23. 5 out of 5

    Amber

    gdi Andy Was inclined to dock it a star because it doesn’t go much into phantom and ends rather abruptly, but he is rather good at this and I can’t help but feel like a lot of the boo hoo is because he is who he is

  24. 4 out of 5

    Ginny

    Interesting memoir, but as he says numerous times...due to his wordiness, he could not include everything he wished to include. Lots of background information regarding his various productions, personal stories and more.

  25. 4 out of 5

    Jana

    While I was interested in reading this, I wasn't interested enough to make it through the 700 pages. While I was interested in reading this, I wasn't interested enough to make it through the 700 pages.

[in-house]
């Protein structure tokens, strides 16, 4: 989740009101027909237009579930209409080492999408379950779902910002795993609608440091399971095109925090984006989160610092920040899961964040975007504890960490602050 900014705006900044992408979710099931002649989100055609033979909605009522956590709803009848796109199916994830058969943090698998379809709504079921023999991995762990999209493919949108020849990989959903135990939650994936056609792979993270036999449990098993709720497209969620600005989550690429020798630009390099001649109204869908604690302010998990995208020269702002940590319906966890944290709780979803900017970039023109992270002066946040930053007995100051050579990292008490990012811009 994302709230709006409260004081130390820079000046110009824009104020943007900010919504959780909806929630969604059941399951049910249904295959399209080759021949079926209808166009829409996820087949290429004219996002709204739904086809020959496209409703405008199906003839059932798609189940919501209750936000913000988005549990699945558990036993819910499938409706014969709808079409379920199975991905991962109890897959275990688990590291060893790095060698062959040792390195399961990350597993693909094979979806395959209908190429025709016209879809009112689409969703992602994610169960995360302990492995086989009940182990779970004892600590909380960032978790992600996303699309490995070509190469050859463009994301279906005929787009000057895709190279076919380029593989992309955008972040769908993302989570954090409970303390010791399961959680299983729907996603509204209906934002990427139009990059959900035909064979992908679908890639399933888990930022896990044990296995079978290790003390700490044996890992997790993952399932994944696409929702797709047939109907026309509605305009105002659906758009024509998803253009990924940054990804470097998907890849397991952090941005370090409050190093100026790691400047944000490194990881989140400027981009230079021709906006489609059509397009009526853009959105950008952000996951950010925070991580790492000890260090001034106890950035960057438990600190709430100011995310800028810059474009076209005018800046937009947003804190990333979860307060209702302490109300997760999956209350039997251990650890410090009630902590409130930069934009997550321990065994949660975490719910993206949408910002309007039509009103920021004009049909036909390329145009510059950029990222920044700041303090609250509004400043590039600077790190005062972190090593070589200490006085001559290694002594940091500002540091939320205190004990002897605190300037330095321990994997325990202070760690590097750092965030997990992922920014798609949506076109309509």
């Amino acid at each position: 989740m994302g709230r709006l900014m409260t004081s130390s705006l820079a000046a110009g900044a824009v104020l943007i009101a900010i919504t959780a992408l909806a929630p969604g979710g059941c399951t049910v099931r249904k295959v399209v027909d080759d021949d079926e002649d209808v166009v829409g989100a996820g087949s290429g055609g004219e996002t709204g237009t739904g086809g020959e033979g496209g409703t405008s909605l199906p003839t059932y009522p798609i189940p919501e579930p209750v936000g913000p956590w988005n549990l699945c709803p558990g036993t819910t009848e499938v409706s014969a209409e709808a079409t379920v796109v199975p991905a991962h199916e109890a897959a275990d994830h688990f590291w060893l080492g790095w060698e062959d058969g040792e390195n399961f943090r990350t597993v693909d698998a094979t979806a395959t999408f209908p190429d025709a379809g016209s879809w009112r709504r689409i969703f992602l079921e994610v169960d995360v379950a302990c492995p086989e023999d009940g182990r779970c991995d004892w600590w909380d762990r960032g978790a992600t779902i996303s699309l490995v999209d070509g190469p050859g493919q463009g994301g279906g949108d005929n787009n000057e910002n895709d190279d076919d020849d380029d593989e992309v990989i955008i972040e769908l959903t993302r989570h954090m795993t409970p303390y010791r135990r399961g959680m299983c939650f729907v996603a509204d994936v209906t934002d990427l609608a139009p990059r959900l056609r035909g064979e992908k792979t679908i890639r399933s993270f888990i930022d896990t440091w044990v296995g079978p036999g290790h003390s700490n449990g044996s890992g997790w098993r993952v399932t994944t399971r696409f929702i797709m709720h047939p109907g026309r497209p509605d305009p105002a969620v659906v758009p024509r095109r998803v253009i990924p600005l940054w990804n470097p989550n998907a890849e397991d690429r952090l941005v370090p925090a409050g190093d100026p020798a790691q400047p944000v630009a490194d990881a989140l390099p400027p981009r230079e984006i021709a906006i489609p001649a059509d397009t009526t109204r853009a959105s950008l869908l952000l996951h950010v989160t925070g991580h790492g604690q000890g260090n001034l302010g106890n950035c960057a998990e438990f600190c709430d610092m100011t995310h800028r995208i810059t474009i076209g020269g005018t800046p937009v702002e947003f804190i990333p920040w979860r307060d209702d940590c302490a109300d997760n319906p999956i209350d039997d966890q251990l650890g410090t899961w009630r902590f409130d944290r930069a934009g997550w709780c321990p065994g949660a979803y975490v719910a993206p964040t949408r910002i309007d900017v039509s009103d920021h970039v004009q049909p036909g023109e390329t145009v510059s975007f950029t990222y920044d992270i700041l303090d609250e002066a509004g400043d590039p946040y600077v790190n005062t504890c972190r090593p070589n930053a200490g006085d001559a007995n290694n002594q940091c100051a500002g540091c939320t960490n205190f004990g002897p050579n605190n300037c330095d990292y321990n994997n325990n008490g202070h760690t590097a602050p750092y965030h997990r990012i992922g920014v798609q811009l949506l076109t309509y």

26. 5 out of 5

    Simon Robs

    A fun read, sensational careers, account at the rise of big theatrical/musical scale production back 'n forth across the pond. ALW takes a village. He did his bit, others his bidding. "Superstar." A fun read, sensational careers, account at the rise of big theatrical/musical scale production back 'n forth across the pond. ALW takes a village. He did his bit, others his bidding. "Superstar."

  27. 4 out of 5

    Mike Horowitz

    A 500+ page memoir where he devotes more effort to a joke about the size of his dick than to deal with the devastation he brought on his wife and first marriage after cheating on her.

  28. 5 out of 5

    Morgan